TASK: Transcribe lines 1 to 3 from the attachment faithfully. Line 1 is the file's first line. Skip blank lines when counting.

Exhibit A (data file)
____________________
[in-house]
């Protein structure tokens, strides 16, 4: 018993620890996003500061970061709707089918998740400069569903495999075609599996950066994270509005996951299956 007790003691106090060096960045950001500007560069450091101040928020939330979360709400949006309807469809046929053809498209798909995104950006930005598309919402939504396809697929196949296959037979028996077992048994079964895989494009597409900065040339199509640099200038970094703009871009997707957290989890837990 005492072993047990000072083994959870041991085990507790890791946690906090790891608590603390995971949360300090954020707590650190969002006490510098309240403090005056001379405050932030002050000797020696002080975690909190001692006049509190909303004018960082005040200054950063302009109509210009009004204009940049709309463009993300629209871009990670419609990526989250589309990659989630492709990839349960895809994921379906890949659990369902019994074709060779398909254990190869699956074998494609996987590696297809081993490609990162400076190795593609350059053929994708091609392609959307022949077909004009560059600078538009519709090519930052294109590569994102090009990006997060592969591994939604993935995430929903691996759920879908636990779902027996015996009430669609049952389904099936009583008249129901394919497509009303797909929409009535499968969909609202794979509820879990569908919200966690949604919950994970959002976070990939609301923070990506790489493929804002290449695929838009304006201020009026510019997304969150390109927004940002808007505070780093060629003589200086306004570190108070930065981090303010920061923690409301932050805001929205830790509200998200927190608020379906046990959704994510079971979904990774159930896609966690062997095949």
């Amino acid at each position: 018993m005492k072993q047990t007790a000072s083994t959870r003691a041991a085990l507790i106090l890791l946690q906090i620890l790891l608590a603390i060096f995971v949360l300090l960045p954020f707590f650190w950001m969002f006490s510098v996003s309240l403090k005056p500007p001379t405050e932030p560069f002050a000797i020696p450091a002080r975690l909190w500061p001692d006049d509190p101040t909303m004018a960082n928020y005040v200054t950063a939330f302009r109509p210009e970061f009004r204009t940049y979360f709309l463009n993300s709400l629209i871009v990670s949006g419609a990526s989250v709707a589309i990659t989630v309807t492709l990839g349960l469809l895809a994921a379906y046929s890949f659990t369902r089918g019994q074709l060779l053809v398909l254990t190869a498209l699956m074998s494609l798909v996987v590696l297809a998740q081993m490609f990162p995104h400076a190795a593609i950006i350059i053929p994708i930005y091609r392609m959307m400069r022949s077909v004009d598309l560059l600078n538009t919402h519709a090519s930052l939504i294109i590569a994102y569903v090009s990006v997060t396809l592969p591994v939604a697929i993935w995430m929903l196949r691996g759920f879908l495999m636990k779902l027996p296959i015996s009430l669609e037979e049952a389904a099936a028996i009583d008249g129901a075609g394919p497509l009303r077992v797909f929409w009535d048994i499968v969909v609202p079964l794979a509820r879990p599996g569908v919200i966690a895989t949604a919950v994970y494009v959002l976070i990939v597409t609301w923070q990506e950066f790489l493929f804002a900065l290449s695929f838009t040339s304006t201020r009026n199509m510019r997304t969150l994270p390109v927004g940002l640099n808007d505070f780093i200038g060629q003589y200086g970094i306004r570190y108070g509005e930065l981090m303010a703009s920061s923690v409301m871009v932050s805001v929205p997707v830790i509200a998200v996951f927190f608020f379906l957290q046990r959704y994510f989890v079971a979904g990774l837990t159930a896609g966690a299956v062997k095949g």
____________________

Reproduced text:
[in-house]
């Protein structure tokens, strides 16, 4: 018993620890996003500061970061709707089918998740400069569903495999075609599996950066994270509005996951299956 007790003691106090060096960045950001500007560069450091101040928020939330979360709400949006309807469809046929053809498209798909995104950006930005598309919402939504396809697929196949296959037979028996077992048994079964895989494009597409900065040339199509640099200038970094703009871009997707957290989890837990 005492072993047990000072083994959870041991085990507790890791946690906090790891608590603390995971949360300090954020707590650190969002006490510098309240403090005056001379405050932030002050000797020696002080975690909190001692006049509190909303004018960082005040200054950063302009109509210009009004204009940049709309463009993300629209871009990670419609990526989250589309990659989630492709990839349960895809994921379906890949659990369902019994074709060779398909254990190869699956074998494609996987590696297809081993490609990162400076190795593609350059053929994708091609392609959307022949077909004009560059600078538009519709090519930052294109590569994102090009990006997060592969591994939604993935995430929903691996759920879908636990779902027996015996009430669609049952389904099936009583008249129901394919497509009303797909929409009535499968969909609202794979509820879990569908919200966690949604919950994970959002976070990939609301923070990506790489493929804002290449695929838009304006201020009026510019997304969150390109927004940002808007505070780093060629003589200086306004570190108070930065981090303010920061923690409301932050805001929205830790509200998200927190608020379906046990959704994510079971979904990774159930896609966690062997095949």
């Amino acid at each position: 018993m005492k072993q047990t007790a000072s083994t959870r003691a041991a085990l507790i106090l890791l946690q906090i620890l790891l608590a603390i060096f995971v949360l300090l960045p954020f707590f650190w950001m969002f006490s510098v996003s309240l403090k005056p500007p001379t405050e932030p560069f002050a000797i020696p450091a002080r975690l909190w500061p001692d006049d509190p101040t909303m004018a960082n928020y005040v200054t950063a939330f302009r109509p210009e970061f009004r204009t940049y979360f709309l463009n993300s709400l629209i871009v990670s949006g419609a990526s989250v709707a589309i990659t989630v309807t492709l990839g349960l469809l895809a994921a379906y046929s890949f659990t369902r089918g019994q074709l060779l053809v398909l254990t190869a498209l699956m074998s494609l798909v996987v590696l297809a998740q081993m490609f990162p995104h400076a190795a593609i950006i350059i053929p994708i930005y091609r392609m959307m400069r022949s077909v004009d598309l560059l600078n538009t919402h519709a090519s930052l939504i294109i590569a994102y569903v090009s990006v997060t396809l592969p591994v939604a697929i993935w995430m929903l196949r691996g759920f879908l495999m636990k779902l027996p296959i015996s009430l669609e037979e049952a389904a099936a028996i009583d008249g129901a075609g394919p497509l009303r077992v797909f929409w009535d048994i499968v969909v609202p079964l794979a509820r879990p599996g569908v919200i966690a895989t949604a919950v994970y494009v959002l976070i990939v597409t609301w923070q990506e950066f790489l493929f804002a900065l290449s695929f838009t040339s304006t201020r009026n199509m510019r997304t969150l994270p390109v927004g940002l640099n808007d505070f780093i200038g060629q003589y200086g970094i306004r570190y108070g509005e930065l981090m303010a703009s920061s923690v409301m871009v932050s805001v929205p997707v830790i509200a998200v996951f927190f608020f379906l957290q046990r959704y994510f989890v079971a979904g990774l837990t159930a896609g966690a299956v062997k095949g």